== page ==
2. I normally write with females as a MC, any side kicks usually tend to be male as… (can’t say that). Except for The Setl’a which is totally dominated by females (sci-fi)/ of my two current WIP’s one female protaganist and male MC on the mystery and a Heroine on the SCiFi. I like mixing it up a little.

  3. Mm, monsterlong post is monsterlong.

    Chirp!

    • Ha! I was reading your post, Canary, and I was thinking “They must have a male protag!” You certainly are opinionated!

      I love when I tap into something people take to heart. The conversations are great.

      I honestly agree… authors should write for themselves, and tell the story that they want to tell. They just need to be ready, knowing that their work might be a “tough sell” for some publishers.

  4. Mm, Eragon hit big a while back, and it wasn’t for the quality of writing. Name of the Wind by Rothfuss was a train wreck of a book, but amazingly popular. in the YA section, I remember the Alex Rider series and The Maze Runner (2009) is a dystopian fantasy that follows a male character named Thomas. I haven’t read I Am Number Four, but I believe that, despite the romantic subplot with a female, also has a main character who is male and spends most of the series kicking butt and making things explode (or maybe these are the movie trailers talking…)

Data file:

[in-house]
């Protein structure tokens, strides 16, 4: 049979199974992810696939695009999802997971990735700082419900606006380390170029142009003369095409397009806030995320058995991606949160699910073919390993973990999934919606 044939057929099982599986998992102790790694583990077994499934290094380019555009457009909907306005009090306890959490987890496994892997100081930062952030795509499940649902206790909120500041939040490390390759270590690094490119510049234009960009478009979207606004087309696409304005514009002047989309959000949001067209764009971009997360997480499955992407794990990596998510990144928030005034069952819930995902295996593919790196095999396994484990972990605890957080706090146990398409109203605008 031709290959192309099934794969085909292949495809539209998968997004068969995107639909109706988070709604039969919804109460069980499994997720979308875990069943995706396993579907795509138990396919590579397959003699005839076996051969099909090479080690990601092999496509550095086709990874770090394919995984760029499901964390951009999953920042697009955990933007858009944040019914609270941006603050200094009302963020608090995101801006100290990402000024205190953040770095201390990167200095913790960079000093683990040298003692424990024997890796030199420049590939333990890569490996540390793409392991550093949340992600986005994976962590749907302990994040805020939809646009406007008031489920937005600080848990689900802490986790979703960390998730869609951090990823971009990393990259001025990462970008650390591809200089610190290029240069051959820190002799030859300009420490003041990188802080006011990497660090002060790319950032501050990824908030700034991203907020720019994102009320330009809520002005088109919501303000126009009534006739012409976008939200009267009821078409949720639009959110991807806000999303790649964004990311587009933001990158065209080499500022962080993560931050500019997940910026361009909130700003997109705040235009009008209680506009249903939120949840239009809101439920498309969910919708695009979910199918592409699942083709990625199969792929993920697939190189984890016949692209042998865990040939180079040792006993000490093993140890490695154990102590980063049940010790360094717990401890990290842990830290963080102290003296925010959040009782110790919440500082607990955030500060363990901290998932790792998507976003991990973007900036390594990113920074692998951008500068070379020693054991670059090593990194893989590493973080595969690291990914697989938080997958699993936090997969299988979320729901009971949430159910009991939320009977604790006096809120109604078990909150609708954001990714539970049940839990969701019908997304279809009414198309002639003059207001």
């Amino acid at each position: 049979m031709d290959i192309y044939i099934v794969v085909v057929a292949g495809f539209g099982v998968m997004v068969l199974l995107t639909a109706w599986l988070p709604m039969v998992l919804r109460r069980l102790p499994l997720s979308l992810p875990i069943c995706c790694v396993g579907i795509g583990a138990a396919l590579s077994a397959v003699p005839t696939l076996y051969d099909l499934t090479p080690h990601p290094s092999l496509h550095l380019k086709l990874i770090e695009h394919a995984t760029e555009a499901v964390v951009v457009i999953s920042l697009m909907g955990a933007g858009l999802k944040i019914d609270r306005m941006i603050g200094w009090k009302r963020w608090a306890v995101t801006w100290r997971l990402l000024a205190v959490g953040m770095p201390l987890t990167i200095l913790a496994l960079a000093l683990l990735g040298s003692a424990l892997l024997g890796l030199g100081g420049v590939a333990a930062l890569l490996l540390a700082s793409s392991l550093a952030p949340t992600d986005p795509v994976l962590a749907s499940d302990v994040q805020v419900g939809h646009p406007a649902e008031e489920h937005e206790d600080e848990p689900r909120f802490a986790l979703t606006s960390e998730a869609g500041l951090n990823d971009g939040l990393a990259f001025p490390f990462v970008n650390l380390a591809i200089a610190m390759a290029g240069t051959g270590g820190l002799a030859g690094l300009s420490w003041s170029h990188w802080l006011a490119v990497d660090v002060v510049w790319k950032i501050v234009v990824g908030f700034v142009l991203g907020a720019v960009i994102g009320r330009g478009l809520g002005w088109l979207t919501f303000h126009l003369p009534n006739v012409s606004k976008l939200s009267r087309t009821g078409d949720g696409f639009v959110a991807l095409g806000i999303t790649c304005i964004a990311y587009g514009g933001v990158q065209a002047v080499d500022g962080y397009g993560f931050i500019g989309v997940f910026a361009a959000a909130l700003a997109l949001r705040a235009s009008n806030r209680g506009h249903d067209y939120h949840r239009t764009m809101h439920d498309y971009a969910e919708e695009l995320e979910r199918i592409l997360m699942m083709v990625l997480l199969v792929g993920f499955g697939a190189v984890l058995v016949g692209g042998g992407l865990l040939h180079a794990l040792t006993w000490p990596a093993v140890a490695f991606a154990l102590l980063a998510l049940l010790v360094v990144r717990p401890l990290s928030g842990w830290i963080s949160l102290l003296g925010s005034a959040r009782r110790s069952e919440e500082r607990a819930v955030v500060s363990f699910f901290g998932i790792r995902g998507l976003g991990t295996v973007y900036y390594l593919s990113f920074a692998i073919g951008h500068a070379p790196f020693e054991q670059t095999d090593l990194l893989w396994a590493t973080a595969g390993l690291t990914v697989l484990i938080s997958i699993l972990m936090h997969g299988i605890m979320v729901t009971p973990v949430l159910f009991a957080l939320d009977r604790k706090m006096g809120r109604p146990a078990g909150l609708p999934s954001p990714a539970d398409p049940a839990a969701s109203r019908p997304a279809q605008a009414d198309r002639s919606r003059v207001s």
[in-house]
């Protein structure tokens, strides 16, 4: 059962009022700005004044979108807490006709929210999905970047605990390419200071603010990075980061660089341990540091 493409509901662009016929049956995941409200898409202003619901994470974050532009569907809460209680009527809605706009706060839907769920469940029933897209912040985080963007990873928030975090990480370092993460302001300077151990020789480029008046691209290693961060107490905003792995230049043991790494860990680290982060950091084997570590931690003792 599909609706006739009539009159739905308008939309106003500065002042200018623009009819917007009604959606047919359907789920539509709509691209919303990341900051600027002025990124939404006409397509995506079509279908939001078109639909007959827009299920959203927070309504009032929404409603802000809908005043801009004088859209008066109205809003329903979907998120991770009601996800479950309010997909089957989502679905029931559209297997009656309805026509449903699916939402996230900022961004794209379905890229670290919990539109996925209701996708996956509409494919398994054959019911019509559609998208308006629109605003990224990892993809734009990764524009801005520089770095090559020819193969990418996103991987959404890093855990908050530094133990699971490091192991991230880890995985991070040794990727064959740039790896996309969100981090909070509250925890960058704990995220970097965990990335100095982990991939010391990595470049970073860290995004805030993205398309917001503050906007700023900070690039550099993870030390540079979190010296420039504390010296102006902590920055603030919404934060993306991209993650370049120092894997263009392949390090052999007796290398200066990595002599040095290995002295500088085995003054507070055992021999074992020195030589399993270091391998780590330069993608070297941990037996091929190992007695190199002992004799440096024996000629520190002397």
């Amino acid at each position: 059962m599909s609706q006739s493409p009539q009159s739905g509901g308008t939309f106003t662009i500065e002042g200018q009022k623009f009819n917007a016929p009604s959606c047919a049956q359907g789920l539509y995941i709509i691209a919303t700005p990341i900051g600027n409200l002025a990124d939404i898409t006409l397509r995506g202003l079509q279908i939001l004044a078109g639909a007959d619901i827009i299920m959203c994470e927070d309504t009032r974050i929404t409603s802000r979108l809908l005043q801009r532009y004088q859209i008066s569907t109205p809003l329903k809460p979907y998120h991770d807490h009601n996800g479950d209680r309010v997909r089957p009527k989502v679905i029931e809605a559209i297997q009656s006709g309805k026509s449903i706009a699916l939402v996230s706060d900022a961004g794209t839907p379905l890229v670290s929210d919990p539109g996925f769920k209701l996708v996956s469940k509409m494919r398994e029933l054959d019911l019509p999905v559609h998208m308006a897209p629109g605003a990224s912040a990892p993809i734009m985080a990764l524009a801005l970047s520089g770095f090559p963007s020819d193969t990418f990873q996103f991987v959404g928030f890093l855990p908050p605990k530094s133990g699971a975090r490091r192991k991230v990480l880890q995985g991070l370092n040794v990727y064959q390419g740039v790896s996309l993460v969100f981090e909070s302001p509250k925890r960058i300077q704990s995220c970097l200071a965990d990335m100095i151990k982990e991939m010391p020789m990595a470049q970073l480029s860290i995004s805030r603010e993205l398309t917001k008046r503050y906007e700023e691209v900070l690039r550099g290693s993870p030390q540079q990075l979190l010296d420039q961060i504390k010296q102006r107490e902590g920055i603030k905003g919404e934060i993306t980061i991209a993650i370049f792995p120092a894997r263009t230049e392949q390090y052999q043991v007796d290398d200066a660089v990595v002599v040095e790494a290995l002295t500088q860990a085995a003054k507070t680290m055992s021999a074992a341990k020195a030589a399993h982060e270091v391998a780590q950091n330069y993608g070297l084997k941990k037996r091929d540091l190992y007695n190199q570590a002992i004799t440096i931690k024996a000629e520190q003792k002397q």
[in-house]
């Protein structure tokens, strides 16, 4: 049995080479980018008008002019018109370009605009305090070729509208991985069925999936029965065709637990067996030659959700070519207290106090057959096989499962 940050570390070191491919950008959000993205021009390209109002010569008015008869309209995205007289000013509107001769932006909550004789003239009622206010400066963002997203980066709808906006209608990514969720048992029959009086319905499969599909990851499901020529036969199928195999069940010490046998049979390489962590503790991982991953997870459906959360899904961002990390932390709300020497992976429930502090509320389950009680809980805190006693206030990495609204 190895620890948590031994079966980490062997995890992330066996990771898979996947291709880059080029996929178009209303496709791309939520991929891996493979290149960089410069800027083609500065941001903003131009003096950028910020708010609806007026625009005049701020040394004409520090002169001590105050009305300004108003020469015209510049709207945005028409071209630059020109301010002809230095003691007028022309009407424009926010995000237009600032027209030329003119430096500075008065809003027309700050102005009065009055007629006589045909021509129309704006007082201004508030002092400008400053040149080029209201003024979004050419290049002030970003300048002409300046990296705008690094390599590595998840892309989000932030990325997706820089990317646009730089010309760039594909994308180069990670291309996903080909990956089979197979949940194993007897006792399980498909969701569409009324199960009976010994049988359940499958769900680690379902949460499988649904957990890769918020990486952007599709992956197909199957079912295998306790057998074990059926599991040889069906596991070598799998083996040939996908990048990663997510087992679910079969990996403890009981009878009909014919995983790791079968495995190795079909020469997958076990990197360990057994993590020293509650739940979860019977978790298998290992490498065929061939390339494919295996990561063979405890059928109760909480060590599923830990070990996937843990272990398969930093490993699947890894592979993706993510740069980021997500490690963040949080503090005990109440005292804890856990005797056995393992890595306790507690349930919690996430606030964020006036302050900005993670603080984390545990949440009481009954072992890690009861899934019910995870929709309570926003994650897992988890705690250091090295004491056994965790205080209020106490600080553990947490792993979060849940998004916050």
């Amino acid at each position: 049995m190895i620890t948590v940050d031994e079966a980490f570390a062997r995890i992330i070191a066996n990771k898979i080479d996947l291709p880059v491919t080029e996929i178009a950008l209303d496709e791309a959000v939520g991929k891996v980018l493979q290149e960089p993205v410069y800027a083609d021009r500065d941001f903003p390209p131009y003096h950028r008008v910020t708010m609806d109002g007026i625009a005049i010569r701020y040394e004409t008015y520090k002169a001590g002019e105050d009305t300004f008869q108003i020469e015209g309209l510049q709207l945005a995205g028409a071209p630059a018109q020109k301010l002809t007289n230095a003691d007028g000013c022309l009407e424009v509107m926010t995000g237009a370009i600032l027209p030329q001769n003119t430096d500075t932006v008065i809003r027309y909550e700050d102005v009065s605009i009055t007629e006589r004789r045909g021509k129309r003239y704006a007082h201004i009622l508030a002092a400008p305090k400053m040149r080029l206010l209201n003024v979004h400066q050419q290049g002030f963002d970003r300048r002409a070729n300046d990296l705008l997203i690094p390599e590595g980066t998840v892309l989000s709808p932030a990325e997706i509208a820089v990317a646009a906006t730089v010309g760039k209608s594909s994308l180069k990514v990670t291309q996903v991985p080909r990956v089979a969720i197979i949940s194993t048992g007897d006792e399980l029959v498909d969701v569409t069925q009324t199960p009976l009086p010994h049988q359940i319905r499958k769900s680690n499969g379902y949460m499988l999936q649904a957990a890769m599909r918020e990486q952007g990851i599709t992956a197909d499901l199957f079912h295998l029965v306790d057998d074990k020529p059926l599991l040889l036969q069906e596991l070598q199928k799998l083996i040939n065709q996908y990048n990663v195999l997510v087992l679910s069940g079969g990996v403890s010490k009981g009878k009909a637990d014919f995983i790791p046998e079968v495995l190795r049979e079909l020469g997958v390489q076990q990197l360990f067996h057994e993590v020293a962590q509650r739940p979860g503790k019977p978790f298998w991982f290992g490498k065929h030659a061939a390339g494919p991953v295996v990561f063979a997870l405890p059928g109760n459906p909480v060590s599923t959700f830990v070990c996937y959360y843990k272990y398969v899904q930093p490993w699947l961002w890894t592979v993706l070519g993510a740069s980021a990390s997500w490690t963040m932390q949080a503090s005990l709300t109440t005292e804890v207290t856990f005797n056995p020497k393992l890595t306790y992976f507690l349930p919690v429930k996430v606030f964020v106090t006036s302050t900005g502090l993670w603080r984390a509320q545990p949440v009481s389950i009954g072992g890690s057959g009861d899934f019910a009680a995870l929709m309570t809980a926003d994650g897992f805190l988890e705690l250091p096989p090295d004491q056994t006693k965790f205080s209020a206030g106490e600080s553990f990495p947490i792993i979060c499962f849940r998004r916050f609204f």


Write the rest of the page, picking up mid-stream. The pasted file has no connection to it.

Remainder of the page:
I am pretty sure that were I to go through recent fantasy and sci-fi releases, I’d find that quite a big proportion is still male-centric in its plot and main characters, with publishers working under the rather common assumption that girls will read anything, but boys are more picky. And that’s just the way people are.

    I’m not comfortable with this argument at all. It makes every imaginary hackle I have rise. I know plenty of guys who have no trouble enjoying books with female characters–and sometimes, characters with emotions too! Sexism is sexism, whether it comes in the form of attributing certain human characteristics to females and another set to males, or when it shrugs and says, “Boys won’t read books about girls or emotions”. Yeah, and everyone knows that girls don’t have the mental capacity to go to college and guys can’t be kindergarten teachers.

    Maybe this kind of approach to character writing makes sense when applied to the business of selling books, but I don’t think we should ever overlook the fact that it’s a social construction.

    If we buy into the fact that we must make this character a female because we need someone emotional and flighty, and this other character must be buff, brave, and brash–well, we’re buying into those stereotypes. Characters should be painfully human, and stories should be well written.

    A complete aside: I was browsing through Goodreads, looking around at the different titles, and I thought of the perfect example of a writer walking the line. Terry Pratchett is one of the few writers who can pull of characters of either gender.